Sunday 27 May 2012

On Black Sisters' Street, 2009, by Chika Unigwe ***

I read this book February 2012, I liked it. It was an easy read, although at the beginning it was a bit confusing because I didn't know which story belongs to who. There were 4 of the girls.

A friend lent me this book to read, she bought it at the airport on her way to...??? After she read it, she said I would love it and she decided to give it to me to read.
Probably my expectation was so high when I read it, but this is not one of my favourite book at all. The writer telling a very important story in a very fast, shallow and no structural way (maybe she was in a haste to publish).

This novel tells the story of 4 Nigerian (Nigerians allegedly) girls found themselves prostituting in Belgium to be able to pay off their debts. The story narrates their back grounds how they took the decision that killed one of them.

After reading the story of one girl you'll think it is the worst you've read but when you read the story of the 2nd, 3rd and 4th you will be more that amazed and be confused with who to feel sympathy for ( it is fiction).
Chika Unigwe did a good job, I think if she took her time she could have developed her characters a bit more, which was necessary.
Yes, I recommend.


  1. Jun 05, 2011
    Babydoll rated it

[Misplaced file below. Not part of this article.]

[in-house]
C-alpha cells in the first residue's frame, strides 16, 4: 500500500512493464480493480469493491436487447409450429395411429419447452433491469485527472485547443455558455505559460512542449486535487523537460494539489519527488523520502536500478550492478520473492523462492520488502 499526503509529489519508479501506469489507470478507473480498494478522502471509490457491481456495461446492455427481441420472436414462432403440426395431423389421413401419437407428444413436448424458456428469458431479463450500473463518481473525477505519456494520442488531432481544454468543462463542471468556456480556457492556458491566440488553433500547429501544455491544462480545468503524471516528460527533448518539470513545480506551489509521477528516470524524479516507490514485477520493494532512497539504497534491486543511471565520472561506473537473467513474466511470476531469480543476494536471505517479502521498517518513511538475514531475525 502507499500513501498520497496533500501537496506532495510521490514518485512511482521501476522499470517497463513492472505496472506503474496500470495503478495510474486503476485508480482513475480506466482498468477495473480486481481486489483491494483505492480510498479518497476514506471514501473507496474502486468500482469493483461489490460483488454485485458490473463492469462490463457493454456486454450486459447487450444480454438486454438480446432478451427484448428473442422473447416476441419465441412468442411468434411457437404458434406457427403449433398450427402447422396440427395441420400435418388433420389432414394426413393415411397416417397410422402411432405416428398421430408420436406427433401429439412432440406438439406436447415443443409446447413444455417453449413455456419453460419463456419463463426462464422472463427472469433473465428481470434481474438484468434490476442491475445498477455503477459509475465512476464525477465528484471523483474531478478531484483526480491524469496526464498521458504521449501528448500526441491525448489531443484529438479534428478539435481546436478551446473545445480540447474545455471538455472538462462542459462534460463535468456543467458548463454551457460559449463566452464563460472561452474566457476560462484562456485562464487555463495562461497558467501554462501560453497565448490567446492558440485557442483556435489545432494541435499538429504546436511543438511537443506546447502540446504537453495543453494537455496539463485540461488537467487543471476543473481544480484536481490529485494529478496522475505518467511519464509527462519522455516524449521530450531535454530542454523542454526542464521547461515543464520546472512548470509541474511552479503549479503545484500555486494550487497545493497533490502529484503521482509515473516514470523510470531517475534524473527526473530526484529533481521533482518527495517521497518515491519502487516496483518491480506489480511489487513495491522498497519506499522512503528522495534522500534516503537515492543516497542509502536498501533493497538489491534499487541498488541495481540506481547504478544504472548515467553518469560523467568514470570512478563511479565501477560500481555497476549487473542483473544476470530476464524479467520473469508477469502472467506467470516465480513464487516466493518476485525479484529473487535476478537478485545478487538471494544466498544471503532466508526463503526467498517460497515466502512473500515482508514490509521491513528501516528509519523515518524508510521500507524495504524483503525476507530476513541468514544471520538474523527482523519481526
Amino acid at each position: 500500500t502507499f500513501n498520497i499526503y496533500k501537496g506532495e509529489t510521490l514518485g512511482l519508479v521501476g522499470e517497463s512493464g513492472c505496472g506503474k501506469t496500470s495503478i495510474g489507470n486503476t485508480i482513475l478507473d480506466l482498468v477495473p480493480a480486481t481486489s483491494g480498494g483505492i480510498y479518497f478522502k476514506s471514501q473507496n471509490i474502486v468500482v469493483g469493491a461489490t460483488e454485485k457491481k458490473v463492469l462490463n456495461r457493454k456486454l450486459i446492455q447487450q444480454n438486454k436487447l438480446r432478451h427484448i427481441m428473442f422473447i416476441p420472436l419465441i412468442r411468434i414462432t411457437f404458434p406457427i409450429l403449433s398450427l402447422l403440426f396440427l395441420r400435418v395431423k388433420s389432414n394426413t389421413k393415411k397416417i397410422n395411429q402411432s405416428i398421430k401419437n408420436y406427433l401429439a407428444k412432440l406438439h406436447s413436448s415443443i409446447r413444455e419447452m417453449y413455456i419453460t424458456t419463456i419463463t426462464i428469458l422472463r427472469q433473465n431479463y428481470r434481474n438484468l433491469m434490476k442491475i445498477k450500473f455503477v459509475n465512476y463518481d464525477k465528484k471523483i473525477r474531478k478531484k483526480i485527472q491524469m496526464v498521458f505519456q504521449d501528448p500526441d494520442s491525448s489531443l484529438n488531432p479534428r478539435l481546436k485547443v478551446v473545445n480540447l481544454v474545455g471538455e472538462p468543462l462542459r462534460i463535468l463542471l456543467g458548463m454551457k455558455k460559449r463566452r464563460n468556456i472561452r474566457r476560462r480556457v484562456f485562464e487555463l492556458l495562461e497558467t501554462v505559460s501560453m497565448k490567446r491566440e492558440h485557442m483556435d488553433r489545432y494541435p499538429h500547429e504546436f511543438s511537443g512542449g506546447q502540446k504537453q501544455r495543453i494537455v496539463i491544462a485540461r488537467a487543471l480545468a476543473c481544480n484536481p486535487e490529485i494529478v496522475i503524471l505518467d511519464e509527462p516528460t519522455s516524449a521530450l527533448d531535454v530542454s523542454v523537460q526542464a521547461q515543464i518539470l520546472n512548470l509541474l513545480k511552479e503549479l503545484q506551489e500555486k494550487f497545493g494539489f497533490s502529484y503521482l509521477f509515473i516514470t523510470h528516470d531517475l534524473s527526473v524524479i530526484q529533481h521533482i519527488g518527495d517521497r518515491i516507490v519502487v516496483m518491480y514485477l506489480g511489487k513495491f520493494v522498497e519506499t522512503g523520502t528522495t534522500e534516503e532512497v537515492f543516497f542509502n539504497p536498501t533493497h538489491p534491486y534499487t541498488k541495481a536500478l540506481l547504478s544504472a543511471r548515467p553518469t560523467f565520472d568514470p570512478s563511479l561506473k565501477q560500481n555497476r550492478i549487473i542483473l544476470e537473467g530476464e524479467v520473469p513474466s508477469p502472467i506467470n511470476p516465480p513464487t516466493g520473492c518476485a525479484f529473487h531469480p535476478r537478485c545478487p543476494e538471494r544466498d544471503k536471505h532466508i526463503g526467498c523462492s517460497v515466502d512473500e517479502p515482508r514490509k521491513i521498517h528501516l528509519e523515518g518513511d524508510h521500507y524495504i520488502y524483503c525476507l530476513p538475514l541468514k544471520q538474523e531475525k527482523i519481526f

On Black Sisters Street is an eloquently written novel, that provides a vivid account of the global sex trade industry. Author Chika Unigwe depicts the numerous elements of the trade, by profiling four young African women, who each come from different backgrounds and circumstances, that bring them together in Antwerp Belgium to serve as night women. A tragic loss will transform the women as fellow work and housemates to a permanent bond of sisterhood, which delivers encouragement and strength to one another. As a result of the heartrending event, each woman is left to ponder their present identity, and begins to reveal to one another their unfortunate hidden pasts. It is through these powerful confessions, that the women are slowly liberated from the chains of their past and present contingencies. Unigwe pungently captures each woman’s personal journey to joining the sex business, by focusing outside the realm of the standard analysis. Each woman’s story does not consistently reverberate the notion of being captured and physically forced to prostitute her body. However, the reader is reminded of the human capacity for pain and love, and the irrevocable innate desire for freedom and survival. At what cost will a woman gain financial growth and/or liberty? Can the repercussions of her decisions strip her soul of integrity and honor? These questions and more are acknowledged in this poignant novel. Also included, are moments of comical satire that expose the reader to the witty capacity of Chika Unigwe. Intriguing, raw and inspiring, this debut novel illuminates Chika Unigwe’s talent within the contemporary African literature genre. I highly recommend this book to others.

  2. Hey Dear!!! Thanks for visiting my blog, nice review you have here, I am glad you love the book. Please feel free to leave your comments.


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